Only Taiwan performs better than Sweden in the ICCS knowledge survey, which has tested what pupils know about and are engaged in democracy and social issues in 22 countries.

"Children and young people are the future of society, so I think it's very good that we learn about how society is governed," eighth grader Mahya Sadat Najibi told SVT.

These are questions that are a big part of Swedish civics education, according to student Isolde Person, who is also in the eighth grade.

"In social studies, we basically only talk about democracy, human rights and ideologies," says Isolde Person.

Difference in results between groups

At the same time as the Swedish pupils rank highly, and perform better than the neighbouring countries Norway and Denmark, the test also shows that there are challenges in the Swedish school.

The gap has widened between the lowest performing and the highest performing pupils, and socio-economic background is pointed out by the Swedish National Agency for Education as the factor that has had the greatest impact on the results of the proficiency test.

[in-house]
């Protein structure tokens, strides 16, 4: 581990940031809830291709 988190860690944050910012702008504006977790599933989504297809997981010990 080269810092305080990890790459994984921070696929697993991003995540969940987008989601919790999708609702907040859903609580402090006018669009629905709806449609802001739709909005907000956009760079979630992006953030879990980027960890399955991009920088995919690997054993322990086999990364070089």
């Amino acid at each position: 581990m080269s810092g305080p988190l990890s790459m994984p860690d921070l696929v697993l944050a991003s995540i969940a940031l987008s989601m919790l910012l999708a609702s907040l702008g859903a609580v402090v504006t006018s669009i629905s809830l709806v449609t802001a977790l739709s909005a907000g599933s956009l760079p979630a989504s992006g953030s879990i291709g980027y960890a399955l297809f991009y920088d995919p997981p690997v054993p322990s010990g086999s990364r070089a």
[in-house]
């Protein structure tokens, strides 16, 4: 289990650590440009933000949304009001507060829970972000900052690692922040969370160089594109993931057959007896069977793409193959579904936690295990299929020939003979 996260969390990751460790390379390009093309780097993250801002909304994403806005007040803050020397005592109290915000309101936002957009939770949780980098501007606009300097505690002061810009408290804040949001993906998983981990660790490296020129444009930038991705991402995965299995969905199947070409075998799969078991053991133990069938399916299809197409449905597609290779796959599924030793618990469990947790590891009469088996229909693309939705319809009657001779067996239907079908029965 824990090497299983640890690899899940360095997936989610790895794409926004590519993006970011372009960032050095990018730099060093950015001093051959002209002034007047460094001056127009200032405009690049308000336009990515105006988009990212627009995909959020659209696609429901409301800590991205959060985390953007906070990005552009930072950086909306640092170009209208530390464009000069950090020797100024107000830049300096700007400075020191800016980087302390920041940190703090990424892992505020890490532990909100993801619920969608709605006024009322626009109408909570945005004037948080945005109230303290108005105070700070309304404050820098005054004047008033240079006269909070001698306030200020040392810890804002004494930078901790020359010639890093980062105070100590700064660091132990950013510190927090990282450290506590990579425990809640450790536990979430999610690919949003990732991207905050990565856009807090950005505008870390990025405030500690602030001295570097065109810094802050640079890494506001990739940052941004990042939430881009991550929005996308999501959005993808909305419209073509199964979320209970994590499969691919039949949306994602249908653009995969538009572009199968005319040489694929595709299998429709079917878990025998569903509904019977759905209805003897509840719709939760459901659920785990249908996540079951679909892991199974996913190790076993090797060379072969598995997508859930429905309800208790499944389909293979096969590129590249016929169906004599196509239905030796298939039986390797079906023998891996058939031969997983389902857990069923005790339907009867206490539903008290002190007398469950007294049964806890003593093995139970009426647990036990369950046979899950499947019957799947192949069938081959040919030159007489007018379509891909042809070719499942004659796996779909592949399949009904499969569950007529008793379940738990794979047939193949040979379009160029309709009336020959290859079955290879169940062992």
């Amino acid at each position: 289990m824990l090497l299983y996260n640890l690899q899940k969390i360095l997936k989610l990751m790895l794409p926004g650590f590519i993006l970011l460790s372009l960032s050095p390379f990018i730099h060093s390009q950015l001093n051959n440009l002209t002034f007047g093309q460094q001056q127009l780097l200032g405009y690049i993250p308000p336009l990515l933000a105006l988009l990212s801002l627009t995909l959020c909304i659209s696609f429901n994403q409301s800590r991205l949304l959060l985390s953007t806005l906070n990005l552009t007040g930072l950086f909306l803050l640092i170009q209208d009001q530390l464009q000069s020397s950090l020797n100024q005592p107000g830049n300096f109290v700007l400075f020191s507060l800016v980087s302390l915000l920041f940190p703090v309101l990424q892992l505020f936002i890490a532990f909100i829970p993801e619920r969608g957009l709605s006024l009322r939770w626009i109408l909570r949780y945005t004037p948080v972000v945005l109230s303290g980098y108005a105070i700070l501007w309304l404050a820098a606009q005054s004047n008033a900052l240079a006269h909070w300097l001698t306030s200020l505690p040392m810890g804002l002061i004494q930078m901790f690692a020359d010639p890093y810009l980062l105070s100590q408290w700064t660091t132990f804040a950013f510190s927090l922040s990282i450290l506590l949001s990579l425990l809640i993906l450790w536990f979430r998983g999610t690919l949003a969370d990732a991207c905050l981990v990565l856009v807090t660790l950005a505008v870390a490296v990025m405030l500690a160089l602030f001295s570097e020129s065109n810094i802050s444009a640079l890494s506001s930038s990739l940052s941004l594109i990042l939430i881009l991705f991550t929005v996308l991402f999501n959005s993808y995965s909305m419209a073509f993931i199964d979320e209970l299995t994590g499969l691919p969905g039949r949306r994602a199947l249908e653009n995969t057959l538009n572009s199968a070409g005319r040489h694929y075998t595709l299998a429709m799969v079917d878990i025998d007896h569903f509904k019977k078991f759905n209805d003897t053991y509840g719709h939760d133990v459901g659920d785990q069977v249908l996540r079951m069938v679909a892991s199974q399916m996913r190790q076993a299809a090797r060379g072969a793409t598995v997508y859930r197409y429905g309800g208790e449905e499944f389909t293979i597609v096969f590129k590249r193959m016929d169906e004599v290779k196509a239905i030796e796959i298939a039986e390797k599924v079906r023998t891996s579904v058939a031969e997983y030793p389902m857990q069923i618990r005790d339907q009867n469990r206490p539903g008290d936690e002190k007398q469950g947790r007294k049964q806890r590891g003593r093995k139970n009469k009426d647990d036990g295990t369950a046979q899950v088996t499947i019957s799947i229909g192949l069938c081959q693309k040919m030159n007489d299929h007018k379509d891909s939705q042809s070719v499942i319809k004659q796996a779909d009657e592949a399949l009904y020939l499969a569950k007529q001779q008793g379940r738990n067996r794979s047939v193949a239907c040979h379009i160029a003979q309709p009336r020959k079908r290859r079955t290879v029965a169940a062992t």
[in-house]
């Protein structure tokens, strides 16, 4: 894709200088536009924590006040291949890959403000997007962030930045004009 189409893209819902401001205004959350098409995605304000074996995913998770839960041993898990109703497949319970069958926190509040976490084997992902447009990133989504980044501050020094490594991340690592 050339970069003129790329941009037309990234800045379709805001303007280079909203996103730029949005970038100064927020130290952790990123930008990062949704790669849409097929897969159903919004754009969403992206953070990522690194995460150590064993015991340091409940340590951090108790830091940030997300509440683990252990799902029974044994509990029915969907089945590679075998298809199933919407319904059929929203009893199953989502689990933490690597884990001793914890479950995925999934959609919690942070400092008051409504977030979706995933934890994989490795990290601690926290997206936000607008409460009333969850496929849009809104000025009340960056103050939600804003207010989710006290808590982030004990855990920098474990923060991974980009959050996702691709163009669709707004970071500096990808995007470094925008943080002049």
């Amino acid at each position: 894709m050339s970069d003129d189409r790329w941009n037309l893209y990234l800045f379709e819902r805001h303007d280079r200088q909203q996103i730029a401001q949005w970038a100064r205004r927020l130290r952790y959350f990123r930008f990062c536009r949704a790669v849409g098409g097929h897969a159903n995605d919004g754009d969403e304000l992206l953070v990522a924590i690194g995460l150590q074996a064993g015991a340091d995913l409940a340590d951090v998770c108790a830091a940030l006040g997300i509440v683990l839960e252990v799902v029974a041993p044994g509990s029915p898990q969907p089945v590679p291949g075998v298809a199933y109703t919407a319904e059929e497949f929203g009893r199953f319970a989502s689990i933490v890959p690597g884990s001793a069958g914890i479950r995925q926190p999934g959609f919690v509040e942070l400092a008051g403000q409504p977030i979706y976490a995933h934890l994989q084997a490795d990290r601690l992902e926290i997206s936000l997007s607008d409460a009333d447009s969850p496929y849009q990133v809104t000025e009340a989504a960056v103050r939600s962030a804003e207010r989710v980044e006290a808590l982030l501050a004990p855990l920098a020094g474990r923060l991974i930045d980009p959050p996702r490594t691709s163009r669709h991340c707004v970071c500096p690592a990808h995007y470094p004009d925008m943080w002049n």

The test shows, among other things, that pupils with highly educated parents have higher scores than pupils from low-educated homes, and Swedish-born pupils get better results than pupils who immigrate.

Increased gap girls-boys

Once again, the boys do not reach the same score as the girls. And the gap between Swedish boys and girls has increased significantly since the first ICCS study in 2009.

The difference in points between Swedish girls and boys' results is the second largest of all countries, only Bulgaria has a larger gap.